Recent volatile price action is similar to that seen in the early 1970s, when markets realigned into a new higher trading range.
Examining these patterns more than three decades old can reveal clues about future price direction, as history often repeats itself because human nature never changes.
If history should repeat, similar to trading patterns seen in the accompanying chart from 35 years ago, current grain prices could be near the bottom of a new higher trading range, similar to (2) or (4) on the chart. If so, grain and energy prices could rally back up quicker and further than most expect.
As the forces influencing grain prices continue to evolve including the political, economic, financial and the energy- and currency-related, as well as the flow of money in and out of the markets, two important factors will always remain constant: fear and greed.
No one watching markets over the past six months needs to be reminded that fear and greed have definitely influenced events, and are often responsible for causing folks to make poor marketing decisions.
As a market rallies to new highs, it’s common for investors and farmers to become complacent. Folks are happy. The news is bullish and there is optimism for higher prices. Life is good, and folks are lulled into a false sense of security that gives way to a tendency to watch and see where the market will go. Caution is thrown to the wind, as folks become concerned about selling too soon. Some even hope to sell everything at the top of the market, in order to earn bragging rights at the coffee shop. This is the greed factor.
Farmers are the most optimistic group you’ll ever meet. This admirable quality, however, can lead to hesitation and procrastination when it comes to deciding when to sell their grain, especially when one considers the news is always the most bullish at the top.
As a market declines, the euphoria experienced at the top is quickly forgotten. Now, there is concern. Folks are no longer happy.
The news is bearish, and there is the fear of prices falling even further. Life is no longer good, as folks begin thinking they coulda, woulda and shoulda sold at the highs. They wonder if the market will ever turn back up. Many will panic and sell at the low because the news is always the most bearish at the bottom. This is the fear factor.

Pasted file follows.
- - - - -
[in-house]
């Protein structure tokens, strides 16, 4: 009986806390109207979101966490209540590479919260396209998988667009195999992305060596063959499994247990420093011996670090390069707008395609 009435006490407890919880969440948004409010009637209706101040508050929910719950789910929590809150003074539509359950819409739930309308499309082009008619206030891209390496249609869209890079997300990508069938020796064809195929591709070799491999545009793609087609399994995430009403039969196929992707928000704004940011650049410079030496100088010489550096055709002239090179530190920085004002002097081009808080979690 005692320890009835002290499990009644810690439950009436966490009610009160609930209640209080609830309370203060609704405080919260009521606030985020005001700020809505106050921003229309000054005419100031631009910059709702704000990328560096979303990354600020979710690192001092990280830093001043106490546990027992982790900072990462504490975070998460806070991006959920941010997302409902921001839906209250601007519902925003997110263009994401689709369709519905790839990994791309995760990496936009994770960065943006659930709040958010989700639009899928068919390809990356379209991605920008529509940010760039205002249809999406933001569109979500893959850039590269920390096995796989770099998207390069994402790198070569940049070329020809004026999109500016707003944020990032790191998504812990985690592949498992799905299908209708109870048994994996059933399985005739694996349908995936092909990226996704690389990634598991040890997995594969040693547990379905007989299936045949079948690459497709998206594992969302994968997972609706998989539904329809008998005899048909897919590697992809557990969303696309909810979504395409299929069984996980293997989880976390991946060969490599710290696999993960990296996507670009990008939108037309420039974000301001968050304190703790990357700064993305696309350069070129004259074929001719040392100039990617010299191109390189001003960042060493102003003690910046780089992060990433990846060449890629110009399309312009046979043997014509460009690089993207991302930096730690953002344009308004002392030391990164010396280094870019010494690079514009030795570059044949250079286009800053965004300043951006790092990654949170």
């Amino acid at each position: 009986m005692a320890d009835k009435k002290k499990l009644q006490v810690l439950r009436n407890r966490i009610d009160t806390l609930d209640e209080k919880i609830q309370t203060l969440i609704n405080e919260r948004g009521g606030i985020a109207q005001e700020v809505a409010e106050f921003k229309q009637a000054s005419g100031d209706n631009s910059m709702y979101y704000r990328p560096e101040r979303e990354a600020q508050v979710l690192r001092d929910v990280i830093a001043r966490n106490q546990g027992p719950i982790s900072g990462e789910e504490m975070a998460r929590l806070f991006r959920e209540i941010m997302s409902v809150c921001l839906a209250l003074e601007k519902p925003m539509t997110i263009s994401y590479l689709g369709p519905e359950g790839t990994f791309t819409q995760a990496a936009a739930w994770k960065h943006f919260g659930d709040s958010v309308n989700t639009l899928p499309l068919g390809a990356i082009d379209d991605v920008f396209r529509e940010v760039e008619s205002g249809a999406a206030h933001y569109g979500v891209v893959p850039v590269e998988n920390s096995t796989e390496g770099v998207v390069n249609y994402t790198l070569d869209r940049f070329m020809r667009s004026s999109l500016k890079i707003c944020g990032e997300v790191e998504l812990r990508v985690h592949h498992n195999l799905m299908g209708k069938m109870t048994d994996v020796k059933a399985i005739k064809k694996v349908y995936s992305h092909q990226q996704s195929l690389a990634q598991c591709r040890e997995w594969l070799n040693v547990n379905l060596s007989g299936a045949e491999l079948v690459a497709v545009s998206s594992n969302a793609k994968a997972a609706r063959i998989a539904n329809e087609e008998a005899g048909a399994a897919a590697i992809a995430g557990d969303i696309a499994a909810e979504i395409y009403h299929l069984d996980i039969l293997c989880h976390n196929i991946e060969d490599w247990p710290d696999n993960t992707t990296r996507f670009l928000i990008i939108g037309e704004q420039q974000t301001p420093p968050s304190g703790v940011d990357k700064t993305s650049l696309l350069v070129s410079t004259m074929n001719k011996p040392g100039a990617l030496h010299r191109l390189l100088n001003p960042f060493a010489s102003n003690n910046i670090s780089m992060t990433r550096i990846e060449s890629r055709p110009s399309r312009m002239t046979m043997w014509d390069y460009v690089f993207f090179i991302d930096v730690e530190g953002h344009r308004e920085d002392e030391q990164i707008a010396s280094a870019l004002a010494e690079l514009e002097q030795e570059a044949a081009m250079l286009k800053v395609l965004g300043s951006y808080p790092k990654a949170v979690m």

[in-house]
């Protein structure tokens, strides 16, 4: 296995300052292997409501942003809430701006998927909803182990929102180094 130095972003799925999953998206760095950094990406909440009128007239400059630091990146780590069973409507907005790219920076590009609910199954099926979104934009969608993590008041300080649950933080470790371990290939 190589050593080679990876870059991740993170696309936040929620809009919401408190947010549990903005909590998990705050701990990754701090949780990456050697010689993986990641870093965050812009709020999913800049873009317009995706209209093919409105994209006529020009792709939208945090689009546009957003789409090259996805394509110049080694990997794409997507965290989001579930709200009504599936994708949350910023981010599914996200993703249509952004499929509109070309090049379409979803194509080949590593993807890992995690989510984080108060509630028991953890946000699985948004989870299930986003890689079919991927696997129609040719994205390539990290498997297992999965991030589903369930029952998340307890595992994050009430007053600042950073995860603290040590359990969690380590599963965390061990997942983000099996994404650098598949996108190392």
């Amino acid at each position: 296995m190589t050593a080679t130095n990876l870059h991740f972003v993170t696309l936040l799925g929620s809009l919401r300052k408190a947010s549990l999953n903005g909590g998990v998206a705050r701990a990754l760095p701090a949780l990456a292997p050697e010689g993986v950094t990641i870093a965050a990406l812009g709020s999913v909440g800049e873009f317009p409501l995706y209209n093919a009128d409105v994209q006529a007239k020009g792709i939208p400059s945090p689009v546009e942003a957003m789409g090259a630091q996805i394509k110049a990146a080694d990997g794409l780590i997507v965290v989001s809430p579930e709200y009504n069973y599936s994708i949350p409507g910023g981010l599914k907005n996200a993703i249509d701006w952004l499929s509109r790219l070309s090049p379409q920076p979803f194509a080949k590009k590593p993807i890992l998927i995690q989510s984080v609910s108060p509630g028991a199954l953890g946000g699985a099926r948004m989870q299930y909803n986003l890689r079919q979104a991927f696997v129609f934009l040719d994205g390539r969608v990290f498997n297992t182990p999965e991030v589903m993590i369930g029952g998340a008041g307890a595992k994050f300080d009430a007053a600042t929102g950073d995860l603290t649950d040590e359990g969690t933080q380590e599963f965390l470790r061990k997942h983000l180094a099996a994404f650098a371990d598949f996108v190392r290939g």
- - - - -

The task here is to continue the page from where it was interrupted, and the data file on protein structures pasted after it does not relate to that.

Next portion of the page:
Having a sound marketing plan is key to avoid being caught up in the hysteria that greed and fear bring to the marketplace.
Successful farmers know their cost of production, their cash flow requirements, and their break-even price per bushel. Above all, they maintain the discipline to capitalize on marketing opportunities and make sales accordingly.
Today the global economy is uncertain, but one thing we know for sure is that an increasing world population still requires food and transportation. Despite the world’s farmers having grown five of the largest coarse grain crops in the past five years, stocks-to-usage ratios, which are approaching 35-year-lows, continue to erode as consumption outstrips production.
Considering the fast-growing and increasingly affluent Asian population, determined to improve its diet, along with an attractive U.S. dollar, cheap grain prices and rock-bottom ocean freight rates, it’s no wonder that China has decided to import U.S. soybeans instead of consuming its own.
With Warren Buffet increasing his ownership in great companies and China buying U.S. soybeans at 50 per cent off, is there a lesson to be learned? Maybe it’s that if two of the shrewdest traders in the world are stocking up on bargains, how long will it be until others follow their lead?
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— David Drozd is president and senior market analyst for Winnipeg-based Ag-Chieve Corp. The opinions expressed are those of the writer and are solely intended to assist readers with a better understanding of technical analysis in the markets influencing agriculture. The information contained herein is deemed to be from sources that are reliable, but its accuracy cannot be guaranteed. Visit us online for more educational tools and ideas about grain marketing, or call toll-free 1-888-274-3138.